ANAHEIM - Fans with questions about Disney's upcoming mystery project "Tomorrowland" didn't get many answers at day two of the studio's bi-annual D23 expo, but they were shown plenty of enigmatic items to stoke their interest.

The studio showed a sneak peek at their upcoming live-action slate at the expo, including "Saving Mr. Banks," "Maleficent," and "The Muppets Most Wanted," but it was the brief "Tomorrowland" presentation that seemed to capture the attention of film buffs. 

What began as a tribute to Walt Disney's ingenuity and futurist vision, led to a look at the mysterious "Tomorrowland," directed by Brad Bird ("The Incredibles"), written by Damon Lindelof ("Prometheus") and starring George Clooney.

The film's plot has been the subject of various rumors since it was first announced a while back, with the original title "1952," and D23 attendees didn't get much to work with at today's presentation. 

Since building the Walt Disney Studios in 1939, Disney has filed away countless documents, drawings, abandoned ideas and other treasure in a massive vault. According to Bird and Lindelof, one of the archived boxes in Disney's vast vaults is simply labeled "1952" and is allegedly stuffed with some of Disney's futuristic ideas that were never realized -- and much more.

"Tomorrowland" appears to be part speculative fiction and part Disney history lesson based around the contents of that box. Bird and Lindelof appeared onstage with what they called "the dusty old box," which they haven't shared with any another audiences.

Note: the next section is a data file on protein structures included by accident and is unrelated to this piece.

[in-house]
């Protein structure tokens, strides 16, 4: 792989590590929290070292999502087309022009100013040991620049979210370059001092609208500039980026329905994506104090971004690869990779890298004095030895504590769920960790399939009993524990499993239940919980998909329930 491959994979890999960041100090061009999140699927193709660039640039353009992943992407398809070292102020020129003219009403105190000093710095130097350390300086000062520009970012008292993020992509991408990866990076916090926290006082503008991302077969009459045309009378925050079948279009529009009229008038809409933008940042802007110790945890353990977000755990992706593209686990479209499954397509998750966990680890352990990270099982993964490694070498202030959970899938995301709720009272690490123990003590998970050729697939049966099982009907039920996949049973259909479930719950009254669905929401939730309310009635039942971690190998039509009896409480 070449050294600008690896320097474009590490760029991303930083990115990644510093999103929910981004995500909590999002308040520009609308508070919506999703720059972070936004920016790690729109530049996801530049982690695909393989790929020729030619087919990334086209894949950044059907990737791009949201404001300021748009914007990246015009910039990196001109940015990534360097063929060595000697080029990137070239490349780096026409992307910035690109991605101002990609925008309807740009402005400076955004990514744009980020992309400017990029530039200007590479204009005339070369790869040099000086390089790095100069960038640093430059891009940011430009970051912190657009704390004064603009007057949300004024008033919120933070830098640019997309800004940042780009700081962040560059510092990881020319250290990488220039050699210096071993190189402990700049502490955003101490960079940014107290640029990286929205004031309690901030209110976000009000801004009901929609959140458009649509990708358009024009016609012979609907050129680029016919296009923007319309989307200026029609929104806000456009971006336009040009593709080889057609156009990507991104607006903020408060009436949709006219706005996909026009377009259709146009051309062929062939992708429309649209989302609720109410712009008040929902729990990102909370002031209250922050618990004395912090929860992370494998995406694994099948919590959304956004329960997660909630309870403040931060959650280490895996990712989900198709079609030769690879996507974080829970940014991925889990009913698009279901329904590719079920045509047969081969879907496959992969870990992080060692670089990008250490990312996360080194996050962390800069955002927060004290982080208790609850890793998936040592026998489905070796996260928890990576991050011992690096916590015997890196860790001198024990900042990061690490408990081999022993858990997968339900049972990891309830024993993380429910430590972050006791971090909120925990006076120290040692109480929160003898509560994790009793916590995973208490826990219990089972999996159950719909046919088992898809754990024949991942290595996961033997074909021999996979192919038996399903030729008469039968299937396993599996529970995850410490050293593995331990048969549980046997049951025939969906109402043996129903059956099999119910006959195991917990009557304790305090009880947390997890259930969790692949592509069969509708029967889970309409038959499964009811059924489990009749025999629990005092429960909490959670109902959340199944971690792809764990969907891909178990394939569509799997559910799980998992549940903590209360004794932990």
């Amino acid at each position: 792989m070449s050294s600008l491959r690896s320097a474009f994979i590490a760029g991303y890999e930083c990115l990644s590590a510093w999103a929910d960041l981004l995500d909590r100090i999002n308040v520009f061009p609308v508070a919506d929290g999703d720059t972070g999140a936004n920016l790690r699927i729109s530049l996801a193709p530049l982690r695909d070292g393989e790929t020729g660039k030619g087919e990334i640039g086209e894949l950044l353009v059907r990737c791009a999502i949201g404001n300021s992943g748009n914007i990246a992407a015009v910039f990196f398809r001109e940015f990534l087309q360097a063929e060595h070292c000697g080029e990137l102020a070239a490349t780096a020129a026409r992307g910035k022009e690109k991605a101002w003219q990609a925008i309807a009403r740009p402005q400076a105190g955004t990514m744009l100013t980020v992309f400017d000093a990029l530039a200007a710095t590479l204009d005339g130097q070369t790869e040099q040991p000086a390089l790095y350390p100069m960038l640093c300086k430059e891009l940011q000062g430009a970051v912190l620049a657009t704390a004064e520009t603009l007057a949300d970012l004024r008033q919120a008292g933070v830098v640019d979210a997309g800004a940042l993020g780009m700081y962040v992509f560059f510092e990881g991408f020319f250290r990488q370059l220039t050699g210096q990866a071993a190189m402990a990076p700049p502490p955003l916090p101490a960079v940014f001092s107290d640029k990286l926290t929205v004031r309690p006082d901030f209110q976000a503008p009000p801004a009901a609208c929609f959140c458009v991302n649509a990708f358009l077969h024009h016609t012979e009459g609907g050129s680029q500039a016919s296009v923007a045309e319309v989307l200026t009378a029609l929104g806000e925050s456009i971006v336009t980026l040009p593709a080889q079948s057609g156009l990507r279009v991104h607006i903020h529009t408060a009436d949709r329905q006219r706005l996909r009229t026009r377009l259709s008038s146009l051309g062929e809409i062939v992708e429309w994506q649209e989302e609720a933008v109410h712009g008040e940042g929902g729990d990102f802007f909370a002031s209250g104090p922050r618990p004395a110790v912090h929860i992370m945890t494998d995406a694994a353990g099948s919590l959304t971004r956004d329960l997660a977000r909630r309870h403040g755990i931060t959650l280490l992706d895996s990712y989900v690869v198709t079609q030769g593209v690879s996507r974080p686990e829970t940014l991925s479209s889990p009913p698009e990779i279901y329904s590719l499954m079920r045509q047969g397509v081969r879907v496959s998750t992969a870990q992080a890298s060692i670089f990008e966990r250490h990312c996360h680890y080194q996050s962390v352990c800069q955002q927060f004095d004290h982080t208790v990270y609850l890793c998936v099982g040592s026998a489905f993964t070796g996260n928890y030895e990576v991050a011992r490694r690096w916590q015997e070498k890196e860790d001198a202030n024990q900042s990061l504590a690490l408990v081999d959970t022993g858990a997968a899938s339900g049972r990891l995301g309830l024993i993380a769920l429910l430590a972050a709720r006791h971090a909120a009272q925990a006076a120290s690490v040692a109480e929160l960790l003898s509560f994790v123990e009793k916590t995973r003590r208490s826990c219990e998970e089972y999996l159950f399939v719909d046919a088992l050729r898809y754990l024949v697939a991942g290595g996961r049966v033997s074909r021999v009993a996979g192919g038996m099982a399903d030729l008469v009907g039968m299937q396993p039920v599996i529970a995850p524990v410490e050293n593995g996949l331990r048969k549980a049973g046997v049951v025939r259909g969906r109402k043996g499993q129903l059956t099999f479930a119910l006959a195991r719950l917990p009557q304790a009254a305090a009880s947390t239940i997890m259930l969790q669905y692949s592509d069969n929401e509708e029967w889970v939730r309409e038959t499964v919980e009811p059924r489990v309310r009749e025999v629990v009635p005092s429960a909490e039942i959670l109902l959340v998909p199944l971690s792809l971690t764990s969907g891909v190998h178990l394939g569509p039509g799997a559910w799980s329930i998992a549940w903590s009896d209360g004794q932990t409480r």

The box's contents included a papers, odd technology, and previously-unseen animation, many of which bear a recurring strange insignias, and all of which point to a "Lost"-style mythology involving Walt Disney, World's Fairs, the early days of Disneyland, futuristic tech and a cabal of turn-of-the-centuy brains including Edison, Tesla and Jules Verne. All of these elements were featured in a new short film screened at D23.

As "found" on a strange laserdisc-like video recording purported to be unearthed in that "1952" box, the short emulates '60s-style animation and points the Cold War-era world to a better tomorrow, based on utopian science. 

Among the other items in the box:
 
- A 1928 issue of the sci-fi magazine "Amazing Stories," which when decoded reveals that Walt and the imagineers were more ahead of their time than originally thought.
 
- A "hoax" photo of Walt and doomed pilot Amelia Earhart, allegedly taken after the pioneering aviator's disappearance. 

- The original plans for the It's a Small World ride which reveal that there may have been a structure built beneath the ride, also pointing to a far-reaching conspiracy. 
 
"They want us to pull Clooney out of the box, but it's not gonna happen," Lindelof cracked.

The duo stated that the ultimate goal of the film is to ask "what if these mystery clues were real?" 

No, the mystery's weren't answered, but audience anticipation seemed to be at a fever pitch. 
 
The pieces will be part of a "Tomorrowland" exhibit debuting later today. 

HitFix's Drew McWeeny is also live-blogging the event here